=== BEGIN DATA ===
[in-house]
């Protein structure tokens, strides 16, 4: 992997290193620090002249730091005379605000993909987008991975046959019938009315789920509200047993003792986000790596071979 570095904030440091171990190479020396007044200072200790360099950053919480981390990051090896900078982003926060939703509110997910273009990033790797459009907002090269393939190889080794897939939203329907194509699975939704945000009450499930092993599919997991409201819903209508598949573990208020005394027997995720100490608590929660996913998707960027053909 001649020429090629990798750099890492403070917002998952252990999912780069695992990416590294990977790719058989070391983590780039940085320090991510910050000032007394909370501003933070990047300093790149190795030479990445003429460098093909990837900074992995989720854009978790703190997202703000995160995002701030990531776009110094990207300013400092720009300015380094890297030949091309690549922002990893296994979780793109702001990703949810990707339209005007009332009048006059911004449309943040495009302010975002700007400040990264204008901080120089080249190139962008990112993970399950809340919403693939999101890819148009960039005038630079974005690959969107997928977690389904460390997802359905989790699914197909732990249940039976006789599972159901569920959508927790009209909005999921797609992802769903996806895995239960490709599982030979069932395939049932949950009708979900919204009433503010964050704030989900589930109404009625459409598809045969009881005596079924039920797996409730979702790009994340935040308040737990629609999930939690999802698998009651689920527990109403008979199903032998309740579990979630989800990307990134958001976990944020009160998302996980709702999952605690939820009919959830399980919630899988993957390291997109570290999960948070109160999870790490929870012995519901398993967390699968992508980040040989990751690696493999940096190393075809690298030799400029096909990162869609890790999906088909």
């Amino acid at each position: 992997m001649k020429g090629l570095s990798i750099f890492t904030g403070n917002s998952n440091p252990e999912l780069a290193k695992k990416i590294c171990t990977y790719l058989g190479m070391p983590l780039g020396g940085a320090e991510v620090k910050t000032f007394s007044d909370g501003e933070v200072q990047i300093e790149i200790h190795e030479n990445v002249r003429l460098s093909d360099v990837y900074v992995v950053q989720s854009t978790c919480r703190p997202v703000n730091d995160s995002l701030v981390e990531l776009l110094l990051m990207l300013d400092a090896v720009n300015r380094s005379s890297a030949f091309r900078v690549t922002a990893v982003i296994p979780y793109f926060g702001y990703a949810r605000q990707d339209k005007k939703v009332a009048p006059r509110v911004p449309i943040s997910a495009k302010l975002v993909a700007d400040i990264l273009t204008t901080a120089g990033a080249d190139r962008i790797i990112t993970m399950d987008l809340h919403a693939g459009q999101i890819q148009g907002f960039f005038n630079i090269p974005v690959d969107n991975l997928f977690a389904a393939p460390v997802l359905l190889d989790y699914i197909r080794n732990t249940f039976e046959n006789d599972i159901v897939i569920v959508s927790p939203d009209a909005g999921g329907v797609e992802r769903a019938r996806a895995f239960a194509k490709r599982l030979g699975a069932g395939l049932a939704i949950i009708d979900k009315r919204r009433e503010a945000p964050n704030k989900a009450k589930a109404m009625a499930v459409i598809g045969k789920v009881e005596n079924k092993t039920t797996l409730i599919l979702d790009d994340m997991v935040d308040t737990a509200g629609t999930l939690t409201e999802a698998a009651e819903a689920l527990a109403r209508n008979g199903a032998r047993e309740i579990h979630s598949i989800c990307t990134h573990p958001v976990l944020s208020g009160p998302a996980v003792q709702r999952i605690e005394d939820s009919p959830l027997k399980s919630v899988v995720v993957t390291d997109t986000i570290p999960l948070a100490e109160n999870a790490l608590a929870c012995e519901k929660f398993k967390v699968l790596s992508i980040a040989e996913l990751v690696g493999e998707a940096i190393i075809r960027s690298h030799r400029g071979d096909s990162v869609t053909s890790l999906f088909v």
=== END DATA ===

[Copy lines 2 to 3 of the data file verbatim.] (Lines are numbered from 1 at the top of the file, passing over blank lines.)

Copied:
């Protein structure tokens, strides 16, 4: 992997290193620090002249730091005379605000993909987008991975046959019938009315789920509200047993003792986000790596071979 570095904030440091171990190479020396007044200072200790360099950053919480981390990051090896900078982003926060939703509110997910273009990033790797459009907002090269393939190889080794897939939203329907194509699975939704945000009450499930092993599919997991409201819903209508598949573990208020005394027997995720100490608590929660996913998707960027053909 001649020429090629990798750099890492403070917002998952252990999912780069695992990416590294990977790719058989070391983590780039940085320090991510910050000032007394909370501003933070990047300093790149190795030479990445003429460098093909990837900074992995989720854009978790703190997202703000995160995002701030990531776009110094990207300013400092720009300015380094890297030949091309690549922002990893296994979780793109702001990703949810990707339209005007009332009048006059911004449309943040495009302010975002700007400040990264204008901080120089080249190139962008990112993970399950809340919403693939999101890819148009960039005038630079974005690959969107997928977690389904460390997802359905989790699914197909732990249940039976006789599972159901569920959508927790009209909005999921797609992802769903996806895995239960490709599982030979069932395939049932949950009708979900919204009433503010964050704030989900589930109404009625459409598809045969009881005596079924039920797996409730979702790009994340935040308040737990629609999930939690999802698998009651689920527990109403008979199903032998309740579990979630989800990307990134958001976990944020009160998302996980709702999952605690939820009919959830399980919630899988993957390291997109570290999960948070109160999870790490929870012995519901398993967390699968992508980040040989990751690696493999940096190393075809690298030799400029096909990162869609890790999906088909």
């Amino acid at each position: 992997m001649k020429g090629l570095s990798i750099f890492t904030g403070n917002s998952n440091p252990e999912l780069a290193k695992k990416i590294c171990t990977y790719l058989g190479m070391p983590l780039g020396g940085a320090e991510v620090k910050t000032f007394s007044d909370g501003e933070v200072q990047i300093e790149i200790h190795e030479n990445v002249r003429l460098s093909d360099v990837y900074v992995v950053q989720s854009t978790c919480r703190p997202v703000n730091d995160s995002l701030v981390e990531l776009l110094l990051m990207l300013d400092a090896v720009n300015r380094s005379s890297a030949f091309r900078v690549t922002a990893v982003i296994p979780y793109f926060g702001y990703a949810r605000q990707d339209k005007k939703v009332a009048p006059r509110v911004p449309i943040s997910a495009k302010l975002v993909a700007d400040i990264l273009t204008t901080a120089g990033a080249d190139r962008i790797i990112t993970m399950d987008l809340h919403a693939g459009q999101i890819q148009g907002f960039f005038n630079i090269p974005v690959d969107n991975l997928f977690a389904a393939p460390v997802l359905l190889d989790y699914i197909r080794n732990t249940f039976e046959n006789d599972i159901v897939i569920v959508s927790p939203d009209a909005g999921g329907v797609e992802r769903a019938r996806a895995f239960a194509k490709r599982l030979g699975a069932g395939l049932a939704i949950i009708d979900k009315r919204r009433e503010a945000p964050n704030k989900a009450k589930a109404m009625a499930v459409i598809g045969k789920v009881e005596n079924k092993t039920t797996l409730i599919l979702d790009d994340m997991v935040d308040t737990a509200g629609t999930l939690t409201e999802a698998a009651e819903a689920l527990a109403r209508n008979g199903a032998r047993e309740i579990h979630s598949i989800c990307t990134h573990p958001v976990l944020s208020g009160p998302a996980v003792q709702r999952i605690e005394d939820s009919p959830l027997k399980s919630v899988v995720v993957t390291d997109t986000i570290p999960l948070a100490e109160n999870a790490l608590a929870c012995e519901k929660f398993k967390v699968l790596s992508i980040a040989e996913l990751v690696g493999e998707a940096i190393i075809r960027s690298h030799r400029g071979d096909s990162v869609t053909s890790l999906f088909v």